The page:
INDIANAPOLIS — Mental health has been a big topic of discussion throughout the pandemic. Working for you, WRTV found that suicide attempts are up among adolescents this year compared to last.
According to Hillary Blake, a Clinical Psychologist at Riley Hospital for Children, suicide attempts among children are up 39% this year compared to last.
She said in the month of November they saw 17 children in for attempted suicide, compared to four in the same month in 2019.
“When you look at studies and things right now mental health needs are up with COVID,” said Blake.
She said studies don’t show that COVID-19 is the reason for the rise in suicide attempts among adolescents, but it certainly plays a factor.
“When you look at past studies a lot of them are just saying, in general, seeing more suicide attempts from year to year,” said Blake
She said suicide is the second leading cause of death among young adults, adolescents, and children.
She said the large majority of those who try to attempt suicide are diagnosed with depression.
“Signs of depression which we know as I'm having a depressed mood so sadness, we see a lot of irritability and adolescents and children too or just lack of interest in things not everything is boring nothings fun anymore. Also, sometimes depression is appetite changes, concentration problems, just moving slower than they used to move, feeling so worthless or excessive guilt and suicide ideations are big things that we look for and so the parents are seeing this the biggest thing is to seek out mental health treatment as soon as possible,” said Blake.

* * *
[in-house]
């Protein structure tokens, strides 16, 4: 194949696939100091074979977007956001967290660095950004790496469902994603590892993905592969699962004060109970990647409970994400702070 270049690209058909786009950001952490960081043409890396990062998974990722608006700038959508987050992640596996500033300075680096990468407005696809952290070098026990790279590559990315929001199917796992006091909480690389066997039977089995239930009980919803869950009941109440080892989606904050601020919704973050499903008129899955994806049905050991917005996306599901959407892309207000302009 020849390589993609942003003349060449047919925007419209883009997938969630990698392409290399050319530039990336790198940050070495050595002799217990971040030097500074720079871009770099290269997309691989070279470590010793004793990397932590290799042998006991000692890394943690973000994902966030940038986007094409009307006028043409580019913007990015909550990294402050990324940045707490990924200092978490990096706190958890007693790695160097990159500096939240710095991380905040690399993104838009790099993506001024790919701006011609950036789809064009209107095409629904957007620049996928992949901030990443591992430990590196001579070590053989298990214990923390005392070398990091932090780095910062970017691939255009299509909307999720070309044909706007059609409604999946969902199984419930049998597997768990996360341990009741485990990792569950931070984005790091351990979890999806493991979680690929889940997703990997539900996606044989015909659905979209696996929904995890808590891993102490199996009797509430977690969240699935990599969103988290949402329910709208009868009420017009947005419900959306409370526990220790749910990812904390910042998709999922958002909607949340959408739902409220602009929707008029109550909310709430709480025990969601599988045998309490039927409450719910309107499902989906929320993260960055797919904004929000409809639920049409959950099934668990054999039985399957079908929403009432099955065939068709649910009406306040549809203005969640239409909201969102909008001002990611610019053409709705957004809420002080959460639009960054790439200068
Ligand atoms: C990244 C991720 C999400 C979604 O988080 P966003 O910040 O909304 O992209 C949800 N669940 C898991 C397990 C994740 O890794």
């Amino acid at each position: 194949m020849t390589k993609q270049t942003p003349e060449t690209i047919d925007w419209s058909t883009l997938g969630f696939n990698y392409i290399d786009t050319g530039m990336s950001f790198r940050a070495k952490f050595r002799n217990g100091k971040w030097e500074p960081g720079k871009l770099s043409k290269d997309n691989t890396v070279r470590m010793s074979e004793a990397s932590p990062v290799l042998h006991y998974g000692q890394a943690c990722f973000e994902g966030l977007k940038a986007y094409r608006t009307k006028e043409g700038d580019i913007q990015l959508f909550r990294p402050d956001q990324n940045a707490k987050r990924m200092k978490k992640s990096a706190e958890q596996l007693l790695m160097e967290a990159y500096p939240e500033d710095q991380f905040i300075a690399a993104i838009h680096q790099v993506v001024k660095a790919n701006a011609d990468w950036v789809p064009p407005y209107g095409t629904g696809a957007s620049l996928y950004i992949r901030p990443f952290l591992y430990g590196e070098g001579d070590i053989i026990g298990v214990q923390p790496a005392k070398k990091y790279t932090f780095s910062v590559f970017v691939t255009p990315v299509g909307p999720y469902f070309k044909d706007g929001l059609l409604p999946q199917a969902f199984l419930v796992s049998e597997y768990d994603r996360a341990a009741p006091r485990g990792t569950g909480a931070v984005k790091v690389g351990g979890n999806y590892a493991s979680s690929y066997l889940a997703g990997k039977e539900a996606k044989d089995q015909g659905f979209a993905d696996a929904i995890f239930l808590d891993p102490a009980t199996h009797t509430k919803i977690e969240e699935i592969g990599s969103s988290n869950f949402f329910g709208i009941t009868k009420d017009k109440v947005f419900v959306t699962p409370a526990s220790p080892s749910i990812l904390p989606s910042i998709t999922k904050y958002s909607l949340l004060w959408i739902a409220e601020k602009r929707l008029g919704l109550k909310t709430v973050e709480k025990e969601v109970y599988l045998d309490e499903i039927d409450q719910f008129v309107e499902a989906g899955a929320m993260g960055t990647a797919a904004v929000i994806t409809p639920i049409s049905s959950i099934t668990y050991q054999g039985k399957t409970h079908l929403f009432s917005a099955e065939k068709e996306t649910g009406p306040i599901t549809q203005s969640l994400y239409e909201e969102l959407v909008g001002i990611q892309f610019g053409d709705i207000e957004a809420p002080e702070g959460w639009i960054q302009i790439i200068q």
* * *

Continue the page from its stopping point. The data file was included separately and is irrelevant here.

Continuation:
Blake said the biggest factor they see in adolescents is strained relationships with family members.
“I think the best thing that we know is that family and connectedness to the community is definitely a protective factor for suicide so having parents sit down and validate their children's feelings and their problems and take them seriously and make them feel heard is a big thing that we can do his parents,” said Blake.
She said its important parents use words and phrases that let your child know you understand how they are feeling instead of saying things that don’t validate their feelings.
To learn more about mental health in adolescents click here.